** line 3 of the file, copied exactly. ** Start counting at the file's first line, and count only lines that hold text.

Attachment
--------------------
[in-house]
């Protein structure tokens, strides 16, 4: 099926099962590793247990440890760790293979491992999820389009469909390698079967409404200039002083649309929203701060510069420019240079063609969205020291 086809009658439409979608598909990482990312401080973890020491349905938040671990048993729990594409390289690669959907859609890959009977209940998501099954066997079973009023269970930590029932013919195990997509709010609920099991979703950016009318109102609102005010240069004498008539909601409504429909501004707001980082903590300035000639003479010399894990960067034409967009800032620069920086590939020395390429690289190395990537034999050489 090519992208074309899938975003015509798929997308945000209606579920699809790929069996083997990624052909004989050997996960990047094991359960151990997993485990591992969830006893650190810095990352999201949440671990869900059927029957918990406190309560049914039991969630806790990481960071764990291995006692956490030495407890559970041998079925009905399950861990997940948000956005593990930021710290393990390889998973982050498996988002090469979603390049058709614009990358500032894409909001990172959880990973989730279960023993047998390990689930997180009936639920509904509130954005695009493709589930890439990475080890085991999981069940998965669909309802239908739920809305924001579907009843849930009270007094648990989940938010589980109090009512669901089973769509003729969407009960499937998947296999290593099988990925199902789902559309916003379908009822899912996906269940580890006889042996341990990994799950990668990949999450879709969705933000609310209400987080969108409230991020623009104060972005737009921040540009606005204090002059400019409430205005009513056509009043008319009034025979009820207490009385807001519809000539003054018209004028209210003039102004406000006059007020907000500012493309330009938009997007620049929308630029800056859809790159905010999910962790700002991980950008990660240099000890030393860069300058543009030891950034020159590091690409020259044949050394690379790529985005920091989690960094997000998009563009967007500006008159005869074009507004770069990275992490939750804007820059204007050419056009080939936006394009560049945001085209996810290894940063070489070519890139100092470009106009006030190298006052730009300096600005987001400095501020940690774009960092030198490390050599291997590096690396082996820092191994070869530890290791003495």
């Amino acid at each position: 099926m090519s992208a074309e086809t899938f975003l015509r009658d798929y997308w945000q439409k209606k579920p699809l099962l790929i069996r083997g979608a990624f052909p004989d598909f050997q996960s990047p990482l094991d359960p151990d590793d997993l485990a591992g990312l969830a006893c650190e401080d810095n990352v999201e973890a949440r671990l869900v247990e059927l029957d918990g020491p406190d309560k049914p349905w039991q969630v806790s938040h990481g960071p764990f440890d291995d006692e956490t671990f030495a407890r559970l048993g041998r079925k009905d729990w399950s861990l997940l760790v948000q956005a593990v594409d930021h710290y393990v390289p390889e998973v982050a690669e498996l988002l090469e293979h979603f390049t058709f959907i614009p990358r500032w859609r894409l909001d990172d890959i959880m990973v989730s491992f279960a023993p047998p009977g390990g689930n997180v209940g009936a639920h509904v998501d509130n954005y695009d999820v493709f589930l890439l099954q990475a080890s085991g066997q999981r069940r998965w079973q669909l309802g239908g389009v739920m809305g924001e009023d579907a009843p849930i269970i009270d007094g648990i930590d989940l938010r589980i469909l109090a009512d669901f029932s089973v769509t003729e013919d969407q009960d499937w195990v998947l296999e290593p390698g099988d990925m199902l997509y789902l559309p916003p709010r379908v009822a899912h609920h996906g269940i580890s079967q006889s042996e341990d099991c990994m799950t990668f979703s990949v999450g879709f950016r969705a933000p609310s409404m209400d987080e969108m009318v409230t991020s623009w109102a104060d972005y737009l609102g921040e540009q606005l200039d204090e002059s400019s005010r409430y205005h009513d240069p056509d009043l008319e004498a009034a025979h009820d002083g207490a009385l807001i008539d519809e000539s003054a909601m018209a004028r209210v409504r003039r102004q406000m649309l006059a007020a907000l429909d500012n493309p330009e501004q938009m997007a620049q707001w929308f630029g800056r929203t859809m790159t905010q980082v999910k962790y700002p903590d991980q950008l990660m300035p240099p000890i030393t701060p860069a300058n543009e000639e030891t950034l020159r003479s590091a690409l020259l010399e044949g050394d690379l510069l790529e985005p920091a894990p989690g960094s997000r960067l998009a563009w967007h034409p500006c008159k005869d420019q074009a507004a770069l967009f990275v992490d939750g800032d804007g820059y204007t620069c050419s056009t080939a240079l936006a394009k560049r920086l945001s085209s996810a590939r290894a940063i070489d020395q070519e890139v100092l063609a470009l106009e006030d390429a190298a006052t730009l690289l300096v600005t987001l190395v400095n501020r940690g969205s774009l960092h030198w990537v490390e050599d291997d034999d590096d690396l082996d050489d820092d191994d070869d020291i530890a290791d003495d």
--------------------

């Amino acid at each position: 099926m090519s992208a074309e086809t899938f975003l015509r009658d798929y997308w945000q439409k209606k579920p699809l099962l790929i069996r083997g979608a990624f052909p004989d598909f050997q996960s990047p990482l094991d359960p151990d590793d997993l485990a591992g990312l969830a006893c650190e401080d810095n990352v999201e973890a949440r671990l869900v247990e059927l029957d918990g020491p406190d309560k049914p349905w039991q969630v806790s938040h990481g960071p764990f440890d291995d006692e956490t671990f030495a407890r559970l048993g041998r079925k009905d729990w399950s861990l997940l760790v948000q956005a593990v594409d930021h710290y393990v390289p390889e998973v982050a690669e498996l988002l090469e293979h979603f390049t058709f959907i614009p990358r500032w859609r894409l909001d990172d890959i959880m990973v989730s491992f279960a023993p047998p009977g390990g689930n997180v209940g009936a639920h509904v998501d509130n954005y695009d999820v493709f589930l890439l099954q990475a080890s085991g066997q999981r069940r998965w079973q669909l309802g239908g389009v739920m809305g924001e009023d579907a009843p849930i269970i009270d007094g648990i930590d989940l938010r589980i469909l109090a009512d669901f029932s089973v769509t003729e013919d969407q009960d499937w195990v998947l296999e290593p390698g099988d990925m199902l997509y789902l559309p916003p709010r379908v009822a899912h609920h996906g269940i580890s079967q006889s042996e341990d099991c990994m799950t990668f979703s990949v999450g879709f950016r969705a933000p609310s409404m209400d987080e969108m009318v409230t991020s623009w109102a104060d972005y737009l609102g921040e540009q606005l200039d204090e002059s400019s005010r409430y205005h009513d240069p056509d009043l008319e004498a009034a025979h009820d002083g207490a009385l807001i008539d519809e000539s003054a909601m018209a004028r209210v409504r003039r102004q406000m649309l006059a007020a907000l429909d500012n493309p330009e501004q938009m997007a620049q707001w929308f630029g800056r929203t859809m790159t905010q980082v999910k962790y700002p903590d991980q950008l990660m300035p240099p000890i030393t701060p860069a300058n543009e000639e030891t950034l020159r003479s590091a690409l020259l010399e044949g050394d690379l510069l790529e985005p920091a894990p989690g960094s997000r960067l998009a563009w967007h034409p500006c008159k005869d420019q074009a507004a770069l967009f990275v992490d939750g800032d804007g820059y204007t620069c050419s056009t080939a240079l936006a394009k560049r920086l945001s085209s996810a590939r290894a940063i070489d020395q070519e890139v100092l063609a470009l106009e006030d390429a190298a006052t730009l690289l300096v600005t987001l190395v400095n501020r940690g969205s774009l960092h030198w990537v490390e050599d291997d034999d590096d690396l082996d050489d820092d191994d070869d020291i530890a290791d003495d």